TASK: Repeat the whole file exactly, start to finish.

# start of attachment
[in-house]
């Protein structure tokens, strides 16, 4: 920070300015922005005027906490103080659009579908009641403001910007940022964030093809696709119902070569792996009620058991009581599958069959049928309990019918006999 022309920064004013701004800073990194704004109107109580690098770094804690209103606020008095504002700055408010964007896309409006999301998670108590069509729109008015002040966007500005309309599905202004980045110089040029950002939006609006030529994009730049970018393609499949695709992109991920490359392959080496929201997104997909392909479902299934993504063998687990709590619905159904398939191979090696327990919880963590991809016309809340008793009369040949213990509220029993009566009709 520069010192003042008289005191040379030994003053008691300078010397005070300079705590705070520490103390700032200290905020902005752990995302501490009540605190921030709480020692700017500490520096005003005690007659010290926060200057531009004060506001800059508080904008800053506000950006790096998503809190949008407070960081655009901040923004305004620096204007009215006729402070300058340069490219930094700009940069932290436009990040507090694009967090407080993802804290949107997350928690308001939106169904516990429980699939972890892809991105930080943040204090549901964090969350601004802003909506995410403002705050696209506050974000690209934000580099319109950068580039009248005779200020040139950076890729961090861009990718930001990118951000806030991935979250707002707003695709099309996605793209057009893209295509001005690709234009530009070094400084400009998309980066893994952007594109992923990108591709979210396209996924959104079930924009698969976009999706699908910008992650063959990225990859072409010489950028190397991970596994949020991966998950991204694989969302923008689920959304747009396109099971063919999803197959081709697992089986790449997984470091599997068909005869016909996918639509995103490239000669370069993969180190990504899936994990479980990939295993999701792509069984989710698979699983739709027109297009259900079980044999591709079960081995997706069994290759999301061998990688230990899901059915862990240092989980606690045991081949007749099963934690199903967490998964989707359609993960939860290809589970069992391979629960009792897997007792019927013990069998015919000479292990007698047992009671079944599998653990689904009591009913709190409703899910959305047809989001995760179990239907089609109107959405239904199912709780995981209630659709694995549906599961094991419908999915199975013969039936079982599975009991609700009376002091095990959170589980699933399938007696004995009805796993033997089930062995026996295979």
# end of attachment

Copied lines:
[in-house]
């Protein structure tokens, strides 16, 4: 920070300015922005005027906490103080659009579908009641403001910007940022964030093809696709119902070569792996009620058991009581599958069959049928309990019918006999 022309920064004013701004800073990194704004109107109580690098770094804690209103606020008095504002700055408010964007896309409006999301998670108590069509729109008015002040966007500005309309599905202004980045110089040029950002939006609006030529994009730049970018393609499949695709992109991920490359392959080496929201997104997909392909479902299934993504063998687990709590619905159904398939191979090696327990919880963590991809016309809340008793009369040949213990509220029993009566009709 520069010192003042008289005191040379030994003053008691300078010397005070300079705590705070520490103390700032200290905020902005752990995302501490009540605190921030709480020692700017500490520096005003005690007659010290926060200057531009004060506001800059508080904008800053506000950006790096998503809190949008407070960081655009901040923004305004620096204007009215006729402070300058340069490219930094700009940069932290436009990040507090694009967090407080993802804290949107997350928690308001939106169904516990429980699939972890892809991105930080943040204090549901964090969350601004802003909506995410403002705050696209506050974000690209934000580099319109950068580039009248005779200020040139950076890729961090861009990718930001990118951000806030991935979250707002707003695709099309996605793209057009893209295509001005690709234009530009070094400084400009998309980066893994952007594109992923990108591709979210396209996924959104079930924009698969976009999706699908910008992650063959990225990859072409010489950028190397991970596994949020991966998950991204694989969302923008689920959304747009396109099971063919999803197959081709697992089986790449997984470091599997068909005869016909996918639509995103490239000669370069993969180190990504899936994990479980990939295993999701792509069984989710698979699983739709027109297009259900079980044999591709079960081995997706069994290759999301061998990688230990899901059915862990240092989980606690045991081949007749099963934690199903967490998964989707359609993960939860290809589970069992391979629960009792897997007792019927013990069998015919000479292990007698047992009671079944599998653990689904009591009913709190409703899910959305047809989001995760179990239907089609109107959405239904199912709780995981209630659709694995549906599961094991419908999915199975013969039936079982599975009991609700009376002091095990959170589980699933399938007696004995009805796993033997089930062995026996295979």